Colbert season is almost here. “The Late Show With Stephen Colbert” doesn’t premiere on CBS until Sept. 6, but  you wouldn’t know that from the Web, where his videos are already doing battle with his future competition in late night television.

In the past month and a half, Colbert has kept himself busy by debuting an app and releasing a string of hilarious videos that range from hosting a Michigan cable access show to spoofing Donald Trump’s presidential bid announcement.

With this big digital push, Colbert, who has been without a show since “The Colbert Report” ended in December, is reminding people who he is, introducing them to Stephen the Comedian and carving his own space in the crowded morning-after-late-night clip wars. 

“It’s a great strategy,” Brad Adgate, senior vice president of research at Horizon Media, told International Business Times. “It puts him in the minds of who he wants to reach.”

It’s been eight months since Colbert was truly in the spotlight, or, at least, the subject of morning-after articles on his latest viral stunt or skewering of the right wing. That’s ages in Internet time. As his Sept. 6 premiere date approaches, he needs to start energizing “The Late Show” audience, many of whom have probably ventured elsewhere since David Letterman’s final show in May. 

“The Late Show” tends to skew toward older viewers, as do most late night shows. By getting a headstart on the second, third, or fourth screens, Colbert is also reaching out to the coveted demographic

“Doing these kinds of stunts — like interviewing Eminem on cable access — is just kind of a reminder, particularly among 18-34  year olds CBS would like to reach with his show, that he’s around and coming back soon,” Adgate said.

Colbert staged his return in early June when he launched the Colbr app that came loaded with a video called "The Colbeard," in which he shaved the beard he'd grown while on hiatus, and the first in a series of podcasts. Since then, he has debated astronomer Neil Degrasse Tyson about Pluto,  reacted to the New York Stock Exchange's shutdown and celebrated the legalization of gay marriage. He's also appeared on Jerry Seinfeld's "Comedians in Cars Getting Coffee." So far "Only in Monroe," the video in which he practicies his interview and hosting skills on cable access show in Michigan, is his most watched video with over 3 million views.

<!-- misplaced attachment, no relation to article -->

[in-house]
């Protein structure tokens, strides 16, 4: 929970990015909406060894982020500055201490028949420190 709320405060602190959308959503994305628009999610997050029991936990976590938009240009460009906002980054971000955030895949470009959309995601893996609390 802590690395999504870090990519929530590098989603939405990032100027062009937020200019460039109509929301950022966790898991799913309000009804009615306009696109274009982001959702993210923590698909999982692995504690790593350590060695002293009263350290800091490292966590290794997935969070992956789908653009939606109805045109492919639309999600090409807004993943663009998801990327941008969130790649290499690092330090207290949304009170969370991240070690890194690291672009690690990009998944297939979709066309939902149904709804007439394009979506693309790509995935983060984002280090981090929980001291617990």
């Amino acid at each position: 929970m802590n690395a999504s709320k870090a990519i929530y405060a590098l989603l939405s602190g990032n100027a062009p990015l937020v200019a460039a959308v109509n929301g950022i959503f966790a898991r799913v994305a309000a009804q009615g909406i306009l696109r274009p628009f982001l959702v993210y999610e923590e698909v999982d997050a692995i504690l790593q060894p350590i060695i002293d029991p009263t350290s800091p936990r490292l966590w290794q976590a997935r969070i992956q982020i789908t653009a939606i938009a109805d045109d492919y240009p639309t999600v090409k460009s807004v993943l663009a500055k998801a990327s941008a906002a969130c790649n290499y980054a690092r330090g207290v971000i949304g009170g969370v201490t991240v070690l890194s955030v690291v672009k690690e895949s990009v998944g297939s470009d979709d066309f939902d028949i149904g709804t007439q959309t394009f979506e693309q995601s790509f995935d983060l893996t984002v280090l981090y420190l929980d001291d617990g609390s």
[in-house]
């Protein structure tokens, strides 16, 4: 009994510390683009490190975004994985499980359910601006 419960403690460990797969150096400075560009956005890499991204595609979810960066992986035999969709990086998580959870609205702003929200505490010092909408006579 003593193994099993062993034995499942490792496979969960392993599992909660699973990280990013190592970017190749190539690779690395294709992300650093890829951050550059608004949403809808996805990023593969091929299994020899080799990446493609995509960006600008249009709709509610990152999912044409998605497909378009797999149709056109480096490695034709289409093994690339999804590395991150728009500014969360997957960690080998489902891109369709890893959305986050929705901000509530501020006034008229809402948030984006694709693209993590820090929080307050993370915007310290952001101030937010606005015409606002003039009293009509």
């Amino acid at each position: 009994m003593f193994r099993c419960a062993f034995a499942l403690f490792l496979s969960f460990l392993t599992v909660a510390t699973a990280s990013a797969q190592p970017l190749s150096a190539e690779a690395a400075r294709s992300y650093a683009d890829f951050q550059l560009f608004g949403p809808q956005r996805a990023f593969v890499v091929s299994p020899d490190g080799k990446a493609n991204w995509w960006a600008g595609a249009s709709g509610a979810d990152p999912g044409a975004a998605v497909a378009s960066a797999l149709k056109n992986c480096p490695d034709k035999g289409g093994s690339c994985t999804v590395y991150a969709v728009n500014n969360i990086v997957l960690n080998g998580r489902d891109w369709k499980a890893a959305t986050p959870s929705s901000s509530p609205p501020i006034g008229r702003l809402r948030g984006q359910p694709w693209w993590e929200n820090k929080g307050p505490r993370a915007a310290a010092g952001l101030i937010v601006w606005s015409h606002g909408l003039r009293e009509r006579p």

In recent years, late night has become a morning-after affair as the number of hits and shares that clips from the previous night’s episode receives becomes almost as important as how well the episode did in the ratings. Late night shows like NBC's “The Tonight Show with Jimmy Fallon” and ABC's “Jimmy Kimmel Live!” aren’t appointment viewing for younger viewers, so the best way to reach them is to have a strong Web presence.

“I can’t imagine a late night host doing a show now without a very, very prominent Internet component,” Robert Thompson, founder of Bleier Center for Television and Popular Culture at Syracuse University, told IBTimes. “I think [Colbert] wants to have to his internet infrastructure completely in place before he starts that show.”

Right now, Fallon and Kimmel are dominating the morning-after viewing, especially with their recurring features. Segments like “Lip Sync Battle” and “Celebrities Read Mean Tweets” garner millions of views on YouTube. For example, Fallon’s most watched YouTube clip is the lip sync battle between him and Emma Stone, which has 56,492,886 views.

A competitive Web presence will be something new for “The Late Show” because Letterman never really committed to moving beyond the television screen and was never a hit on the Internet. According to Quartz, in Fallon’s first month behind “The Tonight Show” desk in 2014, his best video had 12.61 millions views, whereas Letterman’s best had 0.30 million. In an interview with the New York Times, Letterman himself admitted that he didn’t fully embrace the Web.

“It just came and went without me. It sneaked up on me and went right by,” Letterman told the Times. “People on staff said, ‘You know what would be great is if you join Twitter.’ And I recognize the value of it. It’s just, I didn’t know what to say. You go back to your parents’ home, and they still have the rotary phone. It’s like that.”

Adgate is confident that Colbert will be successful on the internet and confident that he’ll eventually develop his own “Mean Tweets”-like recurring segment that will be a hit with viewers.

If there is one challenge Colbert is facing, it’s himself.

“He doesn’t even have to worry about following the tough act of David Letterman,” Thompson said. “He has to be worried about the tough act of himself. His biggest challenge is that he has a big fan base that loved him on ‘The Colbert Report’ and it’s not going to be that.”

These pre-air videos are meant to introduce audiences to Stephen Colbert, the comedian, and the tone and humor of the forthcoming show. In a sense, it's kind of like a comedian testing out material in a small comedy cellar before taking it on the road for a big national tour or to Madison Square Garden.